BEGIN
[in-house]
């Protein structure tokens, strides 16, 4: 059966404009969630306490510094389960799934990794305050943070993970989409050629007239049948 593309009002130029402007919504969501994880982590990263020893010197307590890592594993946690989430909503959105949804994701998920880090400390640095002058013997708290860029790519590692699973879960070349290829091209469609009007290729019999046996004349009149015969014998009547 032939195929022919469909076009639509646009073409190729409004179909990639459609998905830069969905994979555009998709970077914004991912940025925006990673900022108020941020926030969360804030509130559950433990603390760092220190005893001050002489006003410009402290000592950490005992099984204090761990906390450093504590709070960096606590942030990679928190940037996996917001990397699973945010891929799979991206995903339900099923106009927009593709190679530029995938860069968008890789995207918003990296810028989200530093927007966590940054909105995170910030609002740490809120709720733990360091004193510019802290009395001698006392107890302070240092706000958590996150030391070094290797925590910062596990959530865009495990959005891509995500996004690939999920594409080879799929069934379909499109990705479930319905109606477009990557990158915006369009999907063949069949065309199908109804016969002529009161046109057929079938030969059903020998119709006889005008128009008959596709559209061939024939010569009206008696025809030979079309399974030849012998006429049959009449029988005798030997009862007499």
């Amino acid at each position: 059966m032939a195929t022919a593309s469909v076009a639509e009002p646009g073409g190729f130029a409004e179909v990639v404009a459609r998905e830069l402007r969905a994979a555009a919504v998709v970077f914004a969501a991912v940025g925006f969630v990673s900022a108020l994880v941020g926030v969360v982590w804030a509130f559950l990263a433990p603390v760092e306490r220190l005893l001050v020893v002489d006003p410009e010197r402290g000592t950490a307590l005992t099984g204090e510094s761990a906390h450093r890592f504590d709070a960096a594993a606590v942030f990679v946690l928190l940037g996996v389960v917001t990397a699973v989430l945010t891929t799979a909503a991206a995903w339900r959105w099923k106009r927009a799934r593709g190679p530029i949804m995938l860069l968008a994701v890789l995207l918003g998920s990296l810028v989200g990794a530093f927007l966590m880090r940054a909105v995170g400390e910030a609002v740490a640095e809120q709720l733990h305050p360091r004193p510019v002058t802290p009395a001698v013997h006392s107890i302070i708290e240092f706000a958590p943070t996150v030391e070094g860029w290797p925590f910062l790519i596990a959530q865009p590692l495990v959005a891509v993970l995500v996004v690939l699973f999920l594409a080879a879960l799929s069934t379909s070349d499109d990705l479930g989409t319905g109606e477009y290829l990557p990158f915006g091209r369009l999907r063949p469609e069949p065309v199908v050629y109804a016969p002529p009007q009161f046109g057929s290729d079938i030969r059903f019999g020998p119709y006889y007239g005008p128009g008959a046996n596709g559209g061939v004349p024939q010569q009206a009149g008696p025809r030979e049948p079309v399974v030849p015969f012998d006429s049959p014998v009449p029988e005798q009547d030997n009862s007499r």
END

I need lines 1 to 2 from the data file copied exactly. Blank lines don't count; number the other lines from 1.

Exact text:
[in-house]
């Protein structure tokens, strides 16, 4: 059966404009969630306490510094389960799934990794305050943070993970989409050629007239049948 593309009002130029402007919504969501994880982590990263020893010197307590890592594993946690989430909503959105949804994701998920880090400390640095002058013997708290860029790519590692699973879960070349290829091209469609009007290729019999046996004349009149015969014998009547 032939195929022919469909076009639509646009073409190729409004179909990639459609998905830069969905994979555009998709970077914004991912940025925006990673900022108020941020926030969360804030509130559950433990603390760092220190005893001050002489006003410009402290000592950490005992099984204090761990906390450093504590709070960096606590942030990679928190940037996996917001990397699973945010891929799979991206995903339900099923106009927009593709190679530029995938860069968008890789995207918003990296810028989200530093927007966590940054909105995170910030609002740490809120709720733990360091004193510019802290009395001698006392107890302070240092706000958590996150030391070094290797925590910062596990959530865009495990959005891509995500996004690939999920594409080879799929069934379909499109990705479930319905109606477009990557990158915006369009999907063949069949065309199908109804016969002529009161046109057929079938030969059903020998119709006889005008128009008959596709559209061939024939010569009206008696025809030979079309399974030849012998006429049959009449029988005798030997009862007499």